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Walking Meat & Calamity of a Zombie Girl (Theatrical Screening)
Seb
Author: Seb Reid

Seb has been an anime fan since the late 90s and is particularly fond of anything post-apocalyptic, amusing, catgirly, ecchi or containing exquisite aerial battles. Living in Leeds with his cats and living up the bachelor life, Seb enjoys whiling the nights away deep in a book, game or a damn good series. 

Walking Meat & Calamity of a Zombie Girl (Theatrical Screening)

Distributor
Anime Limited
Certificate
18
Price
N/A
Date
21 Oct 2018

Let me set you a scene for those of you who weren’t at Scotland Loves Anime 2018. Jonathan Clements came on and introduced the film and we were introduced to two, rather than one, features. The first, a zombie-themed short called Walking Meat (21 minute short) and the second was the Calamity of a Zombie Girl, our main feature.

What we didn’t expect, at 2:30pm, was for two hours of non-stop gore, zombies and ludicrous deaths and while this isn’t a review of Walking Meat, I feel that I need to say some words on this short. My first words, it was better than Calamity of a Zombie Girl. We begin in a world where zombie meat has largely replaced farmed livestock as a source of protein. Zombies are hunted, stored, disinfected, and processed in giant factories. We meet three young trainees on their first day in a factory, with a disgruntled former Zombie Hunter, who is their trainer. The computer crashes, the factory goes haywire, and we end up in an amazing escape action where they need to run away from highly mobile zombies, complete with grotesque disembowelment, gore, guts and youtubing.

Walking Meat poked fun at millennials, dropped them into a full time job, and gave us 21 minutes of pure zombie comedy and action. It was superb and showed what CGI animation could do.

Then, to follow this fun, came Calamity of a Zombie Girl. I think its probably best to start with a quick synopsis, before we go into the bloody gory details. The members of the Occult club at a university are tasked with “investigating” (read, breaking into) the archive of the university library on the hunt for a hidden treasure. One of the students discovers two large boxes in the corner of the room, opens them and discovers two mummified corpses, fully dressed, one a blonde girl circa 16 years old, the other dressed as a maid and looking much younger. She investigates closely, digs her hand inside the older girl, and removes a glowing stone.

Unfortunately, these mummies aren’t dead, they were merely sleeping and the act of removing the stone resurrects them. The two girls rise from the dead and the maid, Alma, gets straight to work gathering information for her master, Euphrosyne. It doesn’t take long for the first casualties to mount up as they integrate themselves in the modern world, assuming the forms of staff members as they try to work out who has stolen Euphrosyne’s magic stone.

What follows is perhaps one of the most ludicrous detective attempts as the two resurrected mummies hunt for the stone by murdering their way through the student dormitory, killing each of the Occult Club members in imaginative and bizarre ways. I have never seen anyone killed by a washlet, until I saw this film.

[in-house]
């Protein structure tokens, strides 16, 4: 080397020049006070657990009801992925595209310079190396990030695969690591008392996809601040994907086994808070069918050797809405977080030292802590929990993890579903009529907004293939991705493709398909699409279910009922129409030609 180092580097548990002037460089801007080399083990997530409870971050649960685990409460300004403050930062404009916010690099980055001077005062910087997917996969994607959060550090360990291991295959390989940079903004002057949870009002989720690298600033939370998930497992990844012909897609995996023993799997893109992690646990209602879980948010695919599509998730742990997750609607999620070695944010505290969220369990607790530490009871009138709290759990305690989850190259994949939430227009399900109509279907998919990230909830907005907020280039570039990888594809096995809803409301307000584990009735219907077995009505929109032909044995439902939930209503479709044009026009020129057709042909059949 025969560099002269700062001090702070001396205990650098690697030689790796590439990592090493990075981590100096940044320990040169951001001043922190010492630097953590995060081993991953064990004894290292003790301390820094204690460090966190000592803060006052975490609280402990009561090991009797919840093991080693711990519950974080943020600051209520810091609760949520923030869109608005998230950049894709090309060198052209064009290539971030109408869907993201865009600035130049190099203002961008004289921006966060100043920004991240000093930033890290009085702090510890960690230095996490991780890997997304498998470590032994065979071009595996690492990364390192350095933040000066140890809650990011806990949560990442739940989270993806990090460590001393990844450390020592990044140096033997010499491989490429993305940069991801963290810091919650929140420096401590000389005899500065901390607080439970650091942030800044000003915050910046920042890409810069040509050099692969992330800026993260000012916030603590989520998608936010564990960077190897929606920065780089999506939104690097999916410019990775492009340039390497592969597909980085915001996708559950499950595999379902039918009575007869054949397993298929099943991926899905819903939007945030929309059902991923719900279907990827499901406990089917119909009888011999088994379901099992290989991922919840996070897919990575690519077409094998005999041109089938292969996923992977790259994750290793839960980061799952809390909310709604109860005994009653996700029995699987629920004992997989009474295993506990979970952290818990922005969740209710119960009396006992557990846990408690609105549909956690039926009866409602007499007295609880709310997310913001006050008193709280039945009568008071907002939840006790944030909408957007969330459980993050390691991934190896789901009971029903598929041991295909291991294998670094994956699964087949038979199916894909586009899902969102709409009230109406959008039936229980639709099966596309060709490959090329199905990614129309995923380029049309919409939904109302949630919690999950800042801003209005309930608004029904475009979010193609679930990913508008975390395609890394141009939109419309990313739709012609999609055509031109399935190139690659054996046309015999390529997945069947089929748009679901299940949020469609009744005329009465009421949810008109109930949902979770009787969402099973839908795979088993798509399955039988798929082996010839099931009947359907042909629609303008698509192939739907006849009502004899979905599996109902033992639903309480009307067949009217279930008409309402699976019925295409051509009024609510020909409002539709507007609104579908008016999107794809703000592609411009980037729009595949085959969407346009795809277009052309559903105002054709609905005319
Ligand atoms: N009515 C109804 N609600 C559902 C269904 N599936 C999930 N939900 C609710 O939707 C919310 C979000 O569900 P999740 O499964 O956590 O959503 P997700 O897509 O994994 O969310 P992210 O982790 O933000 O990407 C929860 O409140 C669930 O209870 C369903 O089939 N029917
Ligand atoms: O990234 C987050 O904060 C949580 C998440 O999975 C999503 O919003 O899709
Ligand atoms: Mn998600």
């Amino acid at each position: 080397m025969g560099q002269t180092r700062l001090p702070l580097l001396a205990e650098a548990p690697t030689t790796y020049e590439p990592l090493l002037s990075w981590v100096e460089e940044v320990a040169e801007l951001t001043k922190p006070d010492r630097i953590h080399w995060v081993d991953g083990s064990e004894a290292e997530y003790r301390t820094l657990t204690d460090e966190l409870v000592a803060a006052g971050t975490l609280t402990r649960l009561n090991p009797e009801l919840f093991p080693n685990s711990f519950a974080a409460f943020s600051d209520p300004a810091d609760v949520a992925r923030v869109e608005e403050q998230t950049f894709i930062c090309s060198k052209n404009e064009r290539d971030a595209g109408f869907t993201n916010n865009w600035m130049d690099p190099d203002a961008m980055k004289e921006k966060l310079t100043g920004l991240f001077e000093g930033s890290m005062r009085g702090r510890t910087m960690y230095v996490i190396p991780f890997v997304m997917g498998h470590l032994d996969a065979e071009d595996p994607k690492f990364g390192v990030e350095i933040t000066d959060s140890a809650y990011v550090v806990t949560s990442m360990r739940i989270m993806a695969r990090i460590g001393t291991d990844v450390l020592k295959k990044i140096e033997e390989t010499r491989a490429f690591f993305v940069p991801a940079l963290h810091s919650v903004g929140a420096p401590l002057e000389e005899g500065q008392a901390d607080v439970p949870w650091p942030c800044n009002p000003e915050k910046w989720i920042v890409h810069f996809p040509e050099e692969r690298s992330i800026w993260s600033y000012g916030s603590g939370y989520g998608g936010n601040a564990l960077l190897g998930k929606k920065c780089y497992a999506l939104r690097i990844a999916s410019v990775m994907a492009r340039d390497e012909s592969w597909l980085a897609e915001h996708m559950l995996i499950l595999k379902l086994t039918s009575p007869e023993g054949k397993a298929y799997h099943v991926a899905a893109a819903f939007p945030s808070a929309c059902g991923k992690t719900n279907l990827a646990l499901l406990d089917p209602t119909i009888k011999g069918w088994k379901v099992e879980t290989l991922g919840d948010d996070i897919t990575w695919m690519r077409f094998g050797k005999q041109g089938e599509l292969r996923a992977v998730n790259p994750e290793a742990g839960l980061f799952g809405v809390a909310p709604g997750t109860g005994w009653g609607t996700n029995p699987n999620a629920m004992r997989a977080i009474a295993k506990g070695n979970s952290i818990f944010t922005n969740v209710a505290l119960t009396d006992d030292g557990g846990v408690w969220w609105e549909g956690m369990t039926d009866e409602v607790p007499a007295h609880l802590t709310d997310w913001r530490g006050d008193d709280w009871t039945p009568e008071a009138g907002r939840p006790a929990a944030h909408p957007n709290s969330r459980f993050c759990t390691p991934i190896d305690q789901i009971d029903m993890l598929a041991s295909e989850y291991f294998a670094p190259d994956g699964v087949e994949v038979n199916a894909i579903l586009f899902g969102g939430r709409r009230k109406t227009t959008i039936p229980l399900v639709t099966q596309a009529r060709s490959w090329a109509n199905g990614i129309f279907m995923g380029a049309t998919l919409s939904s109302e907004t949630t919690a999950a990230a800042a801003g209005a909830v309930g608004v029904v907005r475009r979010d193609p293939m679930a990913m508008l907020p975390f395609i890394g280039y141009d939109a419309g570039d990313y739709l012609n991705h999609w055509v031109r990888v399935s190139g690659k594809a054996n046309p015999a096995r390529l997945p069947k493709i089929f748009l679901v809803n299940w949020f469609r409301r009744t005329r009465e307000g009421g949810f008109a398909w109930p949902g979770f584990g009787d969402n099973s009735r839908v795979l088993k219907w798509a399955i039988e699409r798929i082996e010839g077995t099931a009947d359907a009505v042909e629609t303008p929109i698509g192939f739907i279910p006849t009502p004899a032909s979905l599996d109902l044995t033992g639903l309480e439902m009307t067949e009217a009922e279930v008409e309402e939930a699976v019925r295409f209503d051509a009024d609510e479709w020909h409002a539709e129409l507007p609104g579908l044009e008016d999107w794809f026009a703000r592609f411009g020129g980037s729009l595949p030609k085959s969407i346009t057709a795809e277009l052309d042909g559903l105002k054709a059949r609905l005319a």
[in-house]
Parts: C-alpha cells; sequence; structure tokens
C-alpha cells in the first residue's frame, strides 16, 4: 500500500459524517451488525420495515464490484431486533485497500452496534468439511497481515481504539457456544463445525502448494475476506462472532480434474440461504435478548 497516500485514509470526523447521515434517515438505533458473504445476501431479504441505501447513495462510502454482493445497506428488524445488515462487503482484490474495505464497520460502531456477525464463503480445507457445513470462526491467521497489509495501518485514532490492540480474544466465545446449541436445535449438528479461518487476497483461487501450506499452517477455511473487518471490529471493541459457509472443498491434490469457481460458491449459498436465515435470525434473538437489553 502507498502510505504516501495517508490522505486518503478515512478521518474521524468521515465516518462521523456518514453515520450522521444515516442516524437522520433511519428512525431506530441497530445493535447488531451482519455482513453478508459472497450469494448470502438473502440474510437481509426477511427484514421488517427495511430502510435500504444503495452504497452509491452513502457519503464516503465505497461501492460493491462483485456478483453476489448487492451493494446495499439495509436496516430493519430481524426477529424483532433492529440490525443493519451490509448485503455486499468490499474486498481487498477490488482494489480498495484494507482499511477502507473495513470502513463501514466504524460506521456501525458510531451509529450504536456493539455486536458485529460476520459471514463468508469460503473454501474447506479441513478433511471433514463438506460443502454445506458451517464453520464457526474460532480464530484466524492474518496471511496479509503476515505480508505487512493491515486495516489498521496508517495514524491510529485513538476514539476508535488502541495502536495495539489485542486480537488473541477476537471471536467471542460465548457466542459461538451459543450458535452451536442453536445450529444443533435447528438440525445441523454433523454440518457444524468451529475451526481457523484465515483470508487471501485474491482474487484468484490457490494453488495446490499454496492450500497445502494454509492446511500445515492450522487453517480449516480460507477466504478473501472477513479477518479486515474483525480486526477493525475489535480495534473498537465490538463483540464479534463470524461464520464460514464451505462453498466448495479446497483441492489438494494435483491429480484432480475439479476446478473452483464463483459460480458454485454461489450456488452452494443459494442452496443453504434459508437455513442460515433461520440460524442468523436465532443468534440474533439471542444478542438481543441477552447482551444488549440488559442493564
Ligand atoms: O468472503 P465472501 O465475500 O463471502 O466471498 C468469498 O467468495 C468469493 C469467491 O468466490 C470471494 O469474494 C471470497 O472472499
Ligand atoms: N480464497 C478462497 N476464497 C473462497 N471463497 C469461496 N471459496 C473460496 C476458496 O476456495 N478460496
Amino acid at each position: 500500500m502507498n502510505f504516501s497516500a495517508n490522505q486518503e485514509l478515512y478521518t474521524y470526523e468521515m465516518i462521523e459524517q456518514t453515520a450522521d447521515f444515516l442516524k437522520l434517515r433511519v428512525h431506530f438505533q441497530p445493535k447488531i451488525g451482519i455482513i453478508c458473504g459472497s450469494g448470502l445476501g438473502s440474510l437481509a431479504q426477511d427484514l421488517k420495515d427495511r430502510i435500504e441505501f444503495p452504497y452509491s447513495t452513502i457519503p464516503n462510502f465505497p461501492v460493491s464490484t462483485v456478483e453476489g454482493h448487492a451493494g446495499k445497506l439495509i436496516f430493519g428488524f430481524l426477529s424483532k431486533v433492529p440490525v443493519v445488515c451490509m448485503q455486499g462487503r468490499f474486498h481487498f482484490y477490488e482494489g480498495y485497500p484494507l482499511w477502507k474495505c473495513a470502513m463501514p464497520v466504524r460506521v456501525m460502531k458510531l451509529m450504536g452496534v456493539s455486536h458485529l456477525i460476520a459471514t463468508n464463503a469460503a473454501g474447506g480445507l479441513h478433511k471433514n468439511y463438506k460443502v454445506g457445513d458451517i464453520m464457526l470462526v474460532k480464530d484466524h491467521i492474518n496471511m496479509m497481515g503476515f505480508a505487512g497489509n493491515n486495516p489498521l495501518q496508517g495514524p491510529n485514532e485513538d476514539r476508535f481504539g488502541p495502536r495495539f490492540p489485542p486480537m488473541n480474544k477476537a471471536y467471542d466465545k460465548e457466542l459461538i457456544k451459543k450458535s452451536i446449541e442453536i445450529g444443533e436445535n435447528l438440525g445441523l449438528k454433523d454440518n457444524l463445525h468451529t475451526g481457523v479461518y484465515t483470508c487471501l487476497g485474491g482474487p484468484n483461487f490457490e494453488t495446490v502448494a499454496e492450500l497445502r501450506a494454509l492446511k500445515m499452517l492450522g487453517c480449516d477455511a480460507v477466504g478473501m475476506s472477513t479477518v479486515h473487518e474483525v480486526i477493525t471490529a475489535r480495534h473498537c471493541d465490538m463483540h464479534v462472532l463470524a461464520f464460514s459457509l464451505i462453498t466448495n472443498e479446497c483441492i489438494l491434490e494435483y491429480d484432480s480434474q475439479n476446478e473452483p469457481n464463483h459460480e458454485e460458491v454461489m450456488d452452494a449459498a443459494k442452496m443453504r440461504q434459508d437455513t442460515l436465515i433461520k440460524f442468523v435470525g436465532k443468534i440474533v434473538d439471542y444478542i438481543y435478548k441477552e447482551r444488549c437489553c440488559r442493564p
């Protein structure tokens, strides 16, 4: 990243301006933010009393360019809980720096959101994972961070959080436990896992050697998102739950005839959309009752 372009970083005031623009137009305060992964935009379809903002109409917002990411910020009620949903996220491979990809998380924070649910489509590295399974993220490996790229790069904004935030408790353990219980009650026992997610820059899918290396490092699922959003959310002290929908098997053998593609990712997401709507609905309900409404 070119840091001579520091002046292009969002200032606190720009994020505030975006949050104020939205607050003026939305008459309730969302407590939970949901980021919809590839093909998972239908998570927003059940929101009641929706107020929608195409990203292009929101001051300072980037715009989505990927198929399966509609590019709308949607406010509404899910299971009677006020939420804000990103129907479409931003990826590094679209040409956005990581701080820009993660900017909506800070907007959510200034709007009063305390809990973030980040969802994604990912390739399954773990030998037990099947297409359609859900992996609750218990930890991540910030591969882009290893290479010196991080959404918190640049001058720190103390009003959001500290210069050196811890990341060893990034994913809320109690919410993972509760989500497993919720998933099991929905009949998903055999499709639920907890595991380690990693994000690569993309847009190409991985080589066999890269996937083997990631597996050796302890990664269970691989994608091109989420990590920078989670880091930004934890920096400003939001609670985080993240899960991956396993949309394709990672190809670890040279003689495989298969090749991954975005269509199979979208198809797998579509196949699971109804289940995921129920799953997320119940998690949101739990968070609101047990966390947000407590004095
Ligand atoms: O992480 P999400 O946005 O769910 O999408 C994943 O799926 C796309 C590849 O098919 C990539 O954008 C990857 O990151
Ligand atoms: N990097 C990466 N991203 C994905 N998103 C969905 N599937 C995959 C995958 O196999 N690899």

Unfortunately, the plot is simply dire. The evil villain is obvious from the first act, the film has some rather peculiar pacing in the final conflict, and the motivations of the Occult Club members seems to be poorly defined and explored.

But, we didn’t come to see a film involving zombies to enjoy Shakespearean writing. We want gore, ludicrous action and gore-service. A film of this genre can only be utter trash, and, even with its failings, Calamity of a Zombie Girl delivers, but with a twist. Unlike most zombie films where the rampaging hungry hoard is the “villain”, actually the writing forces you to side with the resurrected mummies and I found myself caring more for them, and not giving a flying toss for any of those who they killed, maimed and slaughtered in the hunt for their stolen treasure.

The weakness in this film, other than the writing and plot, is the animation. To say it looks dated would be me being nice. Compared to the bright, vibrant and energetic animation of the Walking Meat short which came before, Calamity of a Zombie Girl looks and feels cheap in both its composure, camera angles and in its animation. Case in point, during the final battle, Euphrosyne is losing the fight and runs away from her assailant. The screen fades to black, and suddenly comes back full with both Euphrosyne and her assailant, facing off inside a gymnasium with basketballs. From a few seconds earlier when they were at each other’s throats, to being in a gymnasium. Very weird storyboard decision there and I believe that some scenes got cut.

The characters feel very similar in design and their animation to the earlier Fafner series and while the character designs are good, especially with Alma and Euphrosyne, the rest of the cast and setting just felt flat.

Voice acting was one of the technical aspects which I didn’t find fault with. The actresses who voice Euphrosyne and Alma did their jobs very well and I felt like they got into their characters well. The rest, again felt flat.

I did have a problem with them killing a dog and even with head splattering, decapitation, removal of limbs, disembowelment, I couldn’t watch this scheme. It felt un-necessary especially

Again, what do you really expect from a zombie film? If you expected gore and fun, and a lot of laughs during some inappropriately violent moments, then Calamity of a Zombie Girl, will be worth a punt.

Calamity of a Zombie Girl will likely be coming to a home video release in the near future.


Extras:

N/A


6
Gore, Guts, Grime and Zombie Girls. What more do you need?
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